Welding Technology: More Ancient Than Meets the Eye

Modern stud welding systems can come fully equipped with robotic arms and fully pre-programmed weld settings, making automated manufacturing accessible to various industries. Although many think welding is a fairly recent development, there is significant evidence that welding was actually first developed over 2000 years ago! Sunbelt Stud Welding is doing a two part series on the history of welding technology starting with the origins of forge welding to the marvels of modern stud welding.

Welding in the Bronze and Iron Ages

The first instance of welding known to historians are circular, golden boxes dating back to almost 2,000 years ago. These boxes were made by welding lab joints together.

There is extensive evidence that the Egyptians and other Mediterranean peoples had the capability to weld iron together. Tools and art dating back to 1000 B.C. have been found in architectural sites throughout the region.

Blacksmithing and Modern Welding

Pilla Delhi_welding technology

The Pillar of Delhi is a 23ft iron column that was made out of iron around 912 BCE.

The art of black smithing was fully developed during the Middle Ages. Due to the demand, forging, metal working, and smithing became a full on trade.

The next big benchmark in the development of welding was the discovery of acetylene and the creation of an electric arc between two electrodes using a battery; both of these discoveries are accredited to Sir Humphrey Davis.

Between 1877 and 1903, gas welding and cutting were developed. Arc welding (with the carbon arc and metal arc) was also developed, making resistance welding a preferred fastening process.

The next step was harnessing a metallic electrode for welding purposes. In 1892, C.L. Coffin of Detroit was awarded the first U.S. patent for an arc welding process using a metal electrode. This was a significant step in advancing the arc welding process, as it is the first case of melted metal being carried across the arc to deposit filler metal in the joint to create a bond. Strohmeyer was able to provide a more stable arc by coating the electrode with a thin layer of clay or lime.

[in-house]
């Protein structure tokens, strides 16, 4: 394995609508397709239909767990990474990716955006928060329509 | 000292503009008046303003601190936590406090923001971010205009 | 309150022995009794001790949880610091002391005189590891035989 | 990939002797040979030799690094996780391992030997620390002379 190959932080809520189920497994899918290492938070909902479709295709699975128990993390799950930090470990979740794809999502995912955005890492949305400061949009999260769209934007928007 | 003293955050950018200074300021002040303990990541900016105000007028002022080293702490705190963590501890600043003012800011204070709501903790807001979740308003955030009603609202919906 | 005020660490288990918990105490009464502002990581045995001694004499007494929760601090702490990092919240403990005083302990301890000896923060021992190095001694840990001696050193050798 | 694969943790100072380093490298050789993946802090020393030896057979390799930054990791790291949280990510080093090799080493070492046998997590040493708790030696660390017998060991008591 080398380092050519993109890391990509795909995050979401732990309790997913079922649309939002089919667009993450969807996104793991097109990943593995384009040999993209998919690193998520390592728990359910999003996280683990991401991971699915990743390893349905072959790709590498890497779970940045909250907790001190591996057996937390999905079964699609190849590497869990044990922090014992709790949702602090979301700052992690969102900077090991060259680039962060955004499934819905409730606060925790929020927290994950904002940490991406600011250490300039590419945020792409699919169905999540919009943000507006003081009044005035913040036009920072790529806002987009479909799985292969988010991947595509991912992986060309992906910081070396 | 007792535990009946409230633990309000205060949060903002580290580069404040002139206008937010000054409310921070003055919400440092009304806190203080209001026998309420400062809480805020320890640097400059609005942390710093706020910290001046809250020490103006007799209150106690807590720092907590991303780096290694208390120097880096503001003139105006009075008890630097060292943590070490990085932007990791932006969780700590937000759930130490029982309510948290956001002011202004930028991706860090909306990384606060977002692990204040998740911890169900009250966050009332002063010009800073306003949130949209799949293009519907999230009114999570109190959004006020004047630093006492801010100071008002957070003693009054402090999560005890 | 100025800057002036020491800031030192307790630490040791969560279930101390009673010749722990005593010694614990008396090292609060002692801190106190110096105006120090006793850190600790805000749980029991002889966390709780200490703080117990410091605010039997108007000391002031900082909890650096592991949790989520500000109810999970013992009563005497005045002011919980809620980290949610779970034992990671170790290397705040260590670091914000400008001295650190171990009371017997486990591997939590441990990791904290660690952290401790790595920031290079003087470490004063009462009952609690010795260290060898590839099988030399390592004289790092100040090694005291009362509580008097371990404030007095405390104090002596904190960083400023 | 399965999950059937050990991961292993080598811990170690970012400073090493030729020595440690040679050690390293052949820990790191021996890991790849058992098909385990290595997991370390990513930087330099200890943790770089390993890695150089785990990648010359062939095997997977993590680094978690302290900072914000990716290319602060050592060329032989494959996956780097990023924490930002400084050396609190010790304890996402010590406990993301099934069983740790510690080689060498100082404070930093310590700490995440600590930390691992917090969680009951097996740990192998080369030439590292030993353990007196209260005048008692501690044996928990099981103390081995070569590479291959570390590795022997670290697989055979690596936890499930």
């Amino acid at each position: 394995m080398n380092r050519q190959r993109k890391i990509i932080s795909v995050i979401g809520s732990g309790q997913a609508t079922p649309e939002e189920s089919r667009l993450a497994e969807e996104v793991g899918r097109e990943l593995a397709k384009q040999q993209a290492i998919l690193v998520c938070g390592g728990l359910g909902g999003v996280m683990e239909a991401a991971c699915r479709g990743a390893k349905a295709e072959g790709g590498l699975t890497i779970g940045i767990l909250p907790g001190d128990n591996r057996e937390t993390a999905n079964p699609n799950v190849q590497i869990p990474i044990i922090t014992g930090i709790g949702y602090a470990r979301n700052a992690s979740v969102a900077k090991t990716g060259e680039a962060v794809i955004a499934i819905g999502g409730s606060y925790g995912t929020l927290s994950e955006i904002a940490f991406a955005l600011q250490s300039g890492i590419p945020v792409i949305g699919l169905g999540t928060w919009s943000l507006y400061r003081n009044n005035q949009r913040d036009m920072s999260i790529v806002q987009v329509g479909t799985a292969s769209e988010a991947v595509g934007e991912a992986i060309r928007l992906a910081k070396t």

Meanwhile, the resistance welding processes were developed, including spot welding, seam welding, projection welding, and flash butt welding.

Perfecting Gas and Welding Procedures

The production of oxygen, and liquefying of air, along with the introduction in 1887 of a blow pipe or torch, spearheaded the development of both welding and cutting. Welding torches were developed that could use low-pressure acetylene, thereby replacing the hydrogen and coal that was used in the past.

Before World War I, oxyacetylene welding and carbon arc welding were used mostly for repair and maintenance work. But, with war, comes demand, and the welding process was used to meet the high demand for metal material production. Many companies sprang up in America and in Europe to manufacture various types of welding machines and electrodes to meet this requirement.

The American Welding Society was founded in 1919, immediately after the conclusion of WWI. AWS is a nonprofit that is dedicated to the advancement of welding technology.

From this point forward, welding equipment was on the cutting edge of manufacturing technology. Check in next week to learn more about the history of welding technology!